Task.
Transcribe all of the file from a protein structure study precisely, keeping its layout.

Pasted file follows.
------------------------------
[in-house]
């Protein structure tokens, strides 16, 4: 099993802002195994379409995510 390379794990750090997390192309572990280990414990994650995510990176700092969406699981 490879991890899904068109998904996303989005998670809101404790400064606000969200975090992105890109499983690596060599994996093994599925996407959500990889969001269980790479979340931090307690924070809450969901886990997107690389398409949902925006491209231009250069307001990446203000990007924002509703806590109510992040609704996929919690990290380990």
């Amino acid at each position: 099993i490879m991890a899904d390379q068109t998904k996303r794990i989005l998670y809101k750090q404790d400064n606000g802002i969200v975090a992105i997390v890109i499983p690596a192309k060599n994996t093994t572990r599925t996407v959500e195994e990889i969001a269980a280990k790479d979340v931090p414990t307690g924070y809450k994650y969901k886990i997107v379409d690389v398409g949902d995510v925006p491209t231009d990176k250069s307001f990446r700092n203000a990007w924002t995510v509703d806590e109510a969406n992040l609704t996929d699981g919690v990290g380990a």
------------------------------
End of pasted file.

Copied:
[in-house]
């Protein structure tokens, strides 16, 4: 099993802002195994379409995510 390379794990750090997390192309572990280990414990994650995510990176700092969406699981 490879991890899904068109998904996303989005998670809101404790400064606000969200975090992105890109499983690596060599994996093994599925996407959500990889969001269980790479979340931090307690924070809450969901886990997107690389398409949902925006491209231009250069307001990446203000990007924002509703806590109510992040609704996929919690990290380990």
């Amino acid at each position: 099993i490879m991890a899904d390379q068109t998904k996303r794990i989005l998670y809101k750090q404790d400064n606000g802002i969200v975090a992105i997390v890109i499983p690596a192309k060599n994996t093994t572990r599925t996407v959500e195994e990889i969001a269980a280990k790479d979340v931090p414990t307690g924070y809450k994650y969901k886990i997107v379409d690389v398409g949902d995510v925006p491209t231009d990176k250069s307001f990446r700092n203000a990007w924002t995510v509703d806590e109510a969406n992040l609704t996929d699981g919690v990290g380990a």